This is primarily a travel blog in which I write about traveling in our motorhome. Our travels have

Nacogdoches, TX, United States
I began this blog as a vehicle for reporting on a 47-day trip made by my wife and me in our motorhome down to the Yucatan Peninsula and back. I continued writing about our post-Yucatan travels and gradually began including non-travel related topics. I often rant about things that piss me off, such as gun violence, fracking, healthcare, education, and anything else that pushes my button. I have a photography gallery on my Smugmug site (http://rbmartiniv.smugmug.com).

Friday, September 12, 2014

The Cable Company, Again

For a year our contractor-son-in-law has been building a house between “paying jobs” for Carol Ann and me. We have been “moving in” for about a week now and it will probably be another couple of weeks before we actually begin sleeping in the new house. There are so many little things to be done and we don’t want to move until we tie up most of those loose ends. Located next door to our daughter and son-in-law’s recently completed home, our new house is located on a hilltop, one of the highest spots in the county at a little over 400 feet above sea level. I know what you must be thinking about son-in-law Sam building his in-laws a house next door to his. But it was his idea and we hope he won’t regret it in a few years.

Carol Ann and I have been rattling around in a two-story 4,800 square foot house for about 15 years now. We probably use only about a quarter of the house, keeping most of it closed off. The new house is 2,800 square feet but will give us much more useable room than we currently have in the “big house.” The new house is also on one level with doors wide enough to accommodate wheel chairs should there ever be a need. We even had the taller toilets installed to make it easier to get up and down!

Sam and his crew came over with a trailer the other day and got a load of furniture and yesterday we had movers come and load up the remainder of the furniture we are taking with us. That still leaves a lot of furniture and “stuff” in the old house. We will use it to “stage” the house to help it sell faster (hopefully). Once the house is sold we will have a “we’re not dead yet” estate sale.

The yard is not yet landscaped, but we have planted a little close to 150 shrubs and trees around the house. I went a little wild at a wholesale nursery, buying what I liked (as long as the nurseryman said they were “drought resistant” and liked “full sun”). The bulk of the plants include 35 crepe myrtles (Red Rocket) and 28 jasmine (Carolina and Confederate). The remainder include Texas sage, red yucca, dwarf fountain grass, spirea (two varieties), rosemary, nandina, bottlebrush, forsythia, bee balm, Chinese pistache trees, Japanese maples, red oak, and a few others whose names escape me. I had to do something with them after they were delivered so I sketched out a landscaping plan and hired some guys to do the planting for me. There is not a blade of grass anywhere around the house and the soil is very, very sandy. It looks like someone planted trees and shrubs on a beach, except there is no water near the house.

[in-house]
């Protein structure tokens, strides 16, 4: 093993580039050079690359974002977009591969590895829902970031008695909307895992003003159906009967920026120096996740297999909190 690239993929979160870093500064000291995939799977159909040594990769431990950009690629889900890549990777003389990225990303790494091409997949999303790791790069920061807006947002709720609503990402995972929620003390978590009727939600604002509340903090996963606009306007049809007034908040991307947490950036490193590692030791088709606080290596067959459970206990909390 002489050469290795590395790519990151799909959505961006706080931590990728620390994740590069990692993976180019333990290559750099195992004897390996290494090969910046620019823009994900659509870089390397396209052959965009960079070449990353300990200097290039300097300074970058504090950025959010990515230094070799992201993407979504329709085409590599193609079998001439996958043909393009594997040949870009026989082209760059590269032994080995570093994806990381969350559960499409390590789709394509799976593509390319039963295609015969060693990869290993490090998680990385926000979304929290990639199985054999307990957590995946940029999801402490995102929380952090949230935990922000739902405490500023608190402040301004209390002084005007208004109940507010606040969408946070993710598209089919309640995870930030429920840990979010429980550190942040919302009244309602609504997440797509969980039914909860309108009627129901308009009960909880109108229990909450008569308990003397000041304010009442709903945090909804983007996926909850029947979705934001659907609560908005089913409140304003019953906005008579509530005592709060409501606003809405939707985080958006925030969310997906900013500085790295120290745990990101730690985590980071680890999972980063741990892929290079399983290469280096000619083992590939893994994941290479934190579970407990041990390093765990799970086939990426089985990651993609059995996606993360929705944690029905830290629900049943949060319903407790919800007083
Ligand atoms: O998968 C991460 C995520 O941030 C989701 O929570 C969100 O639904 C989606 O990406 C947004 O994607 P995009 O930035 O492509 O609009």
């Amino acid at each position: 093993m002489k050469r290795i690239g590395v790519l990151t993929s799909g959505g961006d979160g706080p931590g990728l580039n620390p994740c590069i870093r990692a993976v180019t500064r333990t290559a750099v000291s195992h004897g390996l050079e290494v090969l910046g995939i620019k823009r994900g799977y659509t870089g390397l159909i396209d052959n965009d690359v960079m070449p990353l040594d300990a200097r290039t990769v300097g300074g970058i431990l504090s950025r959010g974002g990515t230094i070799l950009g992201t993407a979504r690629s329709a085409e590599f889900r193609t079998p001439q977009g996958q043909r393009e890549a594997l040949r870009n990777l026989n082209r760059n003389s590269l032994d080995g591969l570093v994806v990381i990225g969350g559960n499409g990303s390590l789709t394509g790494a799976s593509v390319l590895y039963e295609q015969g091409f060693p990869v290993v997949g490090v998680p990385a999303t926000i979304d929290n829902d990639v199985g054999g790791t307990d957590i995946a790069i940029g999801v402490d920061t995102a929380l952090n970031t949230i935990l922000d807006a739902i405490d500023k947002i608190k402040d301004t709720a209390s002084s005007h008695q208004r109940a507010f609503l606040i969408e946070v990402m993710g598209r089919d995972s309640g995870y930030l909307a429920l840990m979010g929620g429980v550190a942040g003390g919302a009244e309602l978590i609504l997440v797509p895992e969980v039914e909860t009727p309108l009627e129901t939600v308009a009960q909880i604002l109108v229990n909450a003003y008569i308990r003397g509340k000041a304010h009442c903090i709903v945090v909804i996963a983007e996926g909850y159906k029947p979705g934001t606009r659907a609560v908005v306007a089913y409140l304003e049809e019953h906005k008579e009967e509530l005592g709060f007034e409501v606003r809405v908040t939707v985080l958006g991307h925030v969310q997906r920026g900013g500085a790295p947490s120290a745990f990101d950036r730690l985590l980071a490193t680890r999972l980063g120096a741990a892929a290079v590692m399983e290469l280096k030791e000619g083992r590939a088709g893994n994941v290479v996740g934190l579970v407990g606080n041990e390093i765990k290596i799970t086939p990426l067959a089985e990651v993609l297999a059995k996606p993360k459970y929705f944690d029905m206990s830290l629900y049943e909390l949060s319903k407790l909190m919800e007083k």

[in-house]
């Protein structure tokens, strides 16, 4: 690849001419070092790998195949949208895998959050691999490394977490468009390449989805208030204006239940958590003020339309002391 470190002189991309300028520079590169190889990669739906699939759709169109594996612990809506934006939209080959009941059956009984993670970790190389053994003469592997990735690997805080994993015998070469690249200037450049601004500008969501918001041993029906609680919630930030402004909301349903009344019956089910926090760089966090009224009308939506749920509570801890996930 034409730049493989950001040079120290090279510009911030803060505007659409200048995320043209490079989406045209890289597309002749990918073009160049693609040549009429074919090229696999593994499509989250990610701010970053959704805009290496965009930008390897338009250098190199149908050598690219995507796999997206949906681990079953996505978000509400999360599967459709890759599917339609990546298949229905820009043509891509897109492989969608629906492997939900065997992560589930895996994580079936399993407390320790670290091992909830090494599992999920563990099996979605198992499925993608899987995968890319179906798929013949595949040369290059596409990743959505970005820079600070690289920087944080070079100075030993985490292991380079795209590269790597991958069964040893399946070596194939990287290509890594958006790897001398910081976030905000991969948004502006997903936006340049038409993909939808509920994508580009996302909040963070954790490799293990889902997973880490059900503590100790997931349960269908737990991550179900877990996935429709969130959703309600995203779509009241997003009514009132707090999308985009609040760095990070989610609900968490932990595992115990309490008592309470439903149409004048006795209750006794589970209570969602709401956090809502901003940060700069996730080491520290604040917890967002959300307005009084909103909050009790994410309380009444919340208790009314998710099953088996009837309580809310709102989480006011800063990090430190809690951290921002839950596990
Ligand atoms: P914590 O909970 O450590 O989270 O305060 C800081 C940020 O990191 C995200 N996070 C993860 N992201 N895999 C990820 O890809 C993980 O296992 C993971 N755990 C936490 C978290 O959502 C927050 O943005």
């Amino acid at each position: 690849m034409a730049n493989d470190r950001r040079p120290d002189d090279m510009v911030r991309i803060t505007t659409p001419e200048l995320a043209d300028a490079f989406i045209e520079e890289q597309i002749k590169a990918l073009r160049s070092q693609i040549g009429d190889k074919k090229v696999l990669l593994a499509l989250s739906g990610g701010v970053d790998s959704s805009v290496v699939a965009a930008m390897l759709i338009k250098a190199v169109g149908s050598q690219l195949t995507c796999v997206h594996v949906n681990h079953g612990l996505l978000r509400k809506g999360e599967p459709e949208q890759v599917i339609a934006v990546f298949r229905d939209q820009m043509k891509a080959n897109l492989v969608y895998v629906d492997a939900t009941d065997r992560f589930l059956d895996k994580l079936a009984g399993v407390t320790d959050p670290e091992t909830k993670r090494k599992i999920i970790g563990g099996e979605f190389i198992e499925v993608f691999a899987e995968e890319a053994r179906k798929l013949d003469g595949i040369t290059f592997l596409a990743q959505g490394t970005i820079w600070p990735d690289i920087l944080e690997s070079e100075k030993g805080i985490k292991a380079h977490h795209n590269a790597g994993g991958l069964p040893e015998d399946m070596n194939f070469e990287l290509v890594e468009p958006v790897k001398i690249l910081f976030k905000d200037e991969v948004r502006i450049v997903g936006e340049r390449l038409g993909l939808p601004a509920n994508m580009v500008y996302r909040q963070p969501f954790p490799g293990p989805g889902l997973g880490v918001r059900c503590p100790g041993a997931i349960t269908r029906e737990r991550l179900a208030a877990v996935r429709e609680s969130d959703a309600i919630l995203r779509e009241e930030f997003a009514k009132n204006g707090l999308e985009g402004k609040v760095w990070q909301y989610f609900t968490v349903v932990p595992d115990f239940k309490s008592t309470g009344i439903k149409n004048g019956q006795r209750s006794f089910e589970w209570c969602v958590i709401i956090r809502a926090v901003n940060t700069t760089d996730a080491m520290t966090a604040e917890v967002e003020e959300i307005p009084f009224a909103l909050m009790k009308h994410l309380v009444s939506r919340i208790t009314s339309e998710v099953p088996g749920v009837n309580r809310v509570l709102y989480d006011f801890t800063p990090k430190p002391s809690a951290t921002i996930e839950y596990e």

I bought a soil testing kit at Lowe’s and tested the soil from eight different locations around the house. I quit after testing the first three samples. All three yielded the same results and I imagine the other five would have also. The pH is neutral (7.0), Nitrogen is VERY LOW, Potassium is VERY LOW, and Phosphorus is VERY LOW. Like I said, it’s sand. I have to water the plants at least once a day and sometimes twice because the soil is “very well drained,” as the landscaping articles like to say. The plants have quite a thirst with the Texas sun beating down on them all day creating temperatures bordering on the triple digits. It takes me about an hour to water all of them. I can’t use sprinklers because without a lawn it would be a terrible waste of water and Texas has been in a severe drought since the fall of 2010.

I’ve been reading up on drip irrigation, also called micro-irrigation, and have installed a “test” system for one flower bed about 50 feet long. It’s working great and the lantanas went from looking very droopy to standing up and blooming again. I’m working on a plan for the remainder of the plants. Our front yard is relatively small, about 1,000 square feet and I have just about decided to go with sod, zoyzia probably. It’s more expensive but a lot less trouble than seed. It is also getting late in the season and I need something growing on my front beach to keep it from washing away should we ever have a rainy season again.

I am something of a gadget freak and spend a lot of time on the computer and wanted to make sure we had a home network with fast Internet access. That meant installing a wired network in addition to Wi-Fi. I had the electricians pull Cat6 Ethernet cable (for Internet) and RG6 coaxial cable (for cable TV) to each room while they were wiring the house. The cables all terminate in a hall linen closet that I have commandeered for a “wiring closet.” I have a “structured wiring enclosure” (the “box” on the wall) for a power module, ethernet switch, cable TV splitter, a Power over Ethernet adapter, router, cable modem, and an NAS (Network Attached Storage) external network hard drive.